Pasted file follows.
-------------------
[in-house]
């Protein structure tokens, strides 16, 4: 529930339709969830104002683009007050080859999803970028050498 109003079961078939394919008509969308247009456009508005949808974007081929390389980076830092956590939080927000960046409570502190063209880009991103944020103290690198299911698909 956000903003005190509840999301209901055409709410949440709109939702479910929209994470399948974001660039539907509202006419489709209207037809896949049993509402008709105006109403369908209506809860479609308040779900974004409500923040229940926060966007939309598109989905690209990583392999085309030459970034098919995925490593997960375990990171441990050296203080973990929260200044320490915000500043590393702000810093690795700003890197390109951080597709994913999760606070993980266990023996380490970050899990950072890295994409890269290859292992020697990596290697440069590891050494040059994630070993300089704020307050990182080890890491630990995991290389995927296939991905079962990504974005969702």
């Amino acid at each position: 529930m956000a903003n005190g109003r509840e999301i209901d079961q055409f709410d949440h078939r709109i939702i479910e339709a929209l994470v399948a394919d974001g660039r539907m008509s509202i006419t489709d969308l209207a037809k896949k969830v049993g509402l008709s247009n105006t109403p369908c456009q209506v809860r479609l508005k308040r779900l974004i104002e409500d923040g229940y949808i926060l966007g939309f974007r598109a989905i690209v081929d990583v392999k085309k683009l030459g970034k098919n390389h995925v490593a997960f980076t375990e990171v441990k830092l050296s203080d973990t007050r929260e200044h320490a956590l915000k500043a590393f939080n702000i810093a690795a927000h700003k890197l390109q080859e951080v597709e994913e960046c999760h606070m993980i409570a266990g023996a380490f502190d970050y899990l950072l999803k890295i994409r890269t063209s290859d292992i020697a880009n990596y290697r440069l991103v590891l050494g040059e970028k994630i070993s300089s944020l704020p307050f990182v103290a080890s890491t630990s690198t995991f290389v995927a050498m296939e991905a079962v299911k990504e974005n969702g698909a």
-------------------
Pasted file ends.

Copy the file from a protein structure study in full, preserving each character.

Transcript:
[in-house]
């Protein structure tokens, strides 16, 4: 529930339709969830104002683009007050080859999803970028050498 109003079961078939394919008509969308247009456009508005949808974007081929390389980076830092956590939080927000960046409570502190063209880009991103944020103290690198299911698909 956000903003005190509840999301209901055409709410949440709109939702479910929209994470399948974001660039539907509202006419489709209207037809896949049993509402008709105006109403369908209506809860479609308040779900974004409500923040229940926060966007939309598109989905690209990583392999085309030459970034098919995925490593997960375990990171441990050296203080973990929260200044320490915000500043590393702000810093690795700003890197390109951080597709994913999760606070993980266990023996380490970050899990950072890295994409890269290859292992020697990596290697440069590891050494040059994630070993300089704020307050990182080890890491630990995991290389995927296939991905079962990504974005969702």
């Amino acid at each position: 529930m956000a903003n005190g109003r509840e999301i209901d079961q055409f709410d949440h078939r709109i939702i479910e339709a929209l994470v399948a394919d974001g660039r539907m008509s509202i006419t489709d969308l209207a037809k896949k969830v049993g509402l008709s247009n105006t109403p369908c456009q209506v809860r479609l508005k308040r779900l974004i104002e409500d923040g229940y949808i926060l966007g939309f974007r598109a989905i690209v081929d990583v392999k085309k683009l030459g970034k098919n390389h995925v490593a997960f980076t375990e990171v441990k830092l050296s203080d973990t007050r929260e200044h320490a956590l915000k500043a590393f939080n702000i810093a690795a927000h700003k890197l390109q080859e951080v597709e994913e960046c999760h606070m993980i409570a266990g023996a380490f502190d970050y899990l950072l999803k890295i994409r890269t063209s290859d292992i020697a880009n990596y290697r440069l991103v590891l050494g040059e970028k994630i070993s300089s944020l704020p307050f990182v103290a080890s890491t630990s690198t995991f290389v995927a050498m296939e991905a079962v299911k990504e974005n969702g698909a």